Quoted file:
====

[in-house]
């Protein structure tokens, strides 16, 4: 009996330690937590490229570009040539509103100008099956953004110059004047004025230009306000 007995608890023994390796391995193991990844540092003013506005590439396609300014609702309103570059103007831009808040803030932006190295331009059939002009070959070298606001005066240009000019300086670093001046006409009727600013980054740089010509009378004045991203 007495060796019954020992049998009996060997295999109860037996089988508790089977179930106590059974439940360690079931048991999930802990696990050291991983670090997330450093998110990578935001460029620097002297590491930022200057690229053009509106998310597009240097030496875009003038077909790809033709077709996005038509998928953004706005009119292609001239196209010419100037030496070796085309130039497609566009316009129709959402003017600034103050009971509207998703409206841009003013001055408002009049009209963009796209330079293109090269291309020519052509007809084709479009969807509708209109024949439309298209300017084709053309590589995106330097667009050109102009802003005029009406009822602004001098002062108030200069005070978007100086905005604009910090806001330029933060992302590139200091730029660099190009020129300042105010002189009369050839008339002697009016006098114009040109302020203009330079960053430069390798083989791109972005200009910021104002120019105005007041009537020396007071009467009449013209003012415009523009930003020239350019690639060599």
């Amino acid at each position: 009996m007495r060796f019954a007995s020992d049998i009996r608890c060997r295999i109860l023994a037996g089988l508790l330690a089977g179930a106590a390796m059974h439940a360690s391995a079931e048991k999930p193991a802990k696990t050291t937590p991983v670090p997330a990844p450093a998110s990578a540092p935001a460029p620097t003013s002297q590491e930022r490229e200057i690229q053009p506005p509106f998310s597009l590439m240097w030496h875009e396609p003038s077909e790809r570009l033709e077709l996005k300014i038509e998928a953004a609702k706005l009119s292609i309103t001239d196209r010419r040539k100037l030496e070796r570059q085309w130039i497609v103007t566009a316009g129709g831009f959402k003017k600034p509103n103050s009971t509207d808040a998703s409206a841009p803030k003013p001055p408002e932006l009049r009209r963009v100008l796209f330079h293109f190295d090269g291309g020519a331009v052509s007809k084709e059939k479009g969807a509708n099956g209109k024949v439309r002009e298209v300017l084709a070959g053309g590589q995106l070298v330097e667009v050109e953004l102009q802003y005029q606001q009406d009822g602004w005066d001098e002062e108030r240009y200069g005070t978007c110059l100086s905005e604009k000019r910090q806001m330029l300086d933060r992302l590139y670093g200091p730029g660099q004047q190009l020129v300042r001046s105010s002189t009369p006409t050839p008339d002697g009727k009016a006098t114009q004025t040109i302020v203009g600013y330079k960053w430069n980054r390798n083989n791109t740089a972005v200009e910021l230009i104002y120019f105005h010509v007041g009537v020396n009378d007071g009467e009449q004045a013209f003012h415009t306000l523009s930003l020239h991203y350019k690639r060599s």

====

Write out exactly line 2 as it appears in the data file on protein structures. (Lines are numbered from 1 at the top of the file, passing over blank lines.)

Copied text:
């Protein structure tokens, strides 16, 4: 009996330690937590490229570009040539509103100008099956953004110059004047004025230009306000 007995608890023994390796391995193991990844540092003013506005590439396609300014609702309103570059103007831009808040803030932006190295331009059939002009070959070298606001005066240009000019300086670093001046006409009727600013980054740089010509009378004045991203 007495060796019954020992049998009996060997295999109860037996089988508790089977179930106590059974439940360690079931048991999930802990696990050291991983670090997330450093998110990578935001460029620097002297590491930022200057690229053009509106998310597009240097030496875009003038077909790809033709077709996005038509998928953004706005009119292609001239196209010419100037030496070796085309130039497609566009316009129709959402003017600034103050009971509207998703409206841009003013001055408002009049009209963009796209330079293109090269291309020519052509007809084709479009969807509708209109024949439309298209300017084709053309590589995106330097667009050109102009802003005029009406009822602004001098002062108030200069005070978007100086905005604009910090806001330029933060992302590139200091730029660099190009020129300042105010002189009369050839008339002697009016006098114009040109302020203009330079960053430069390798083989791109972005200009910021104002120019105005007041009537020396007071009467009449013209003012415009523009930003020239350019690639060599």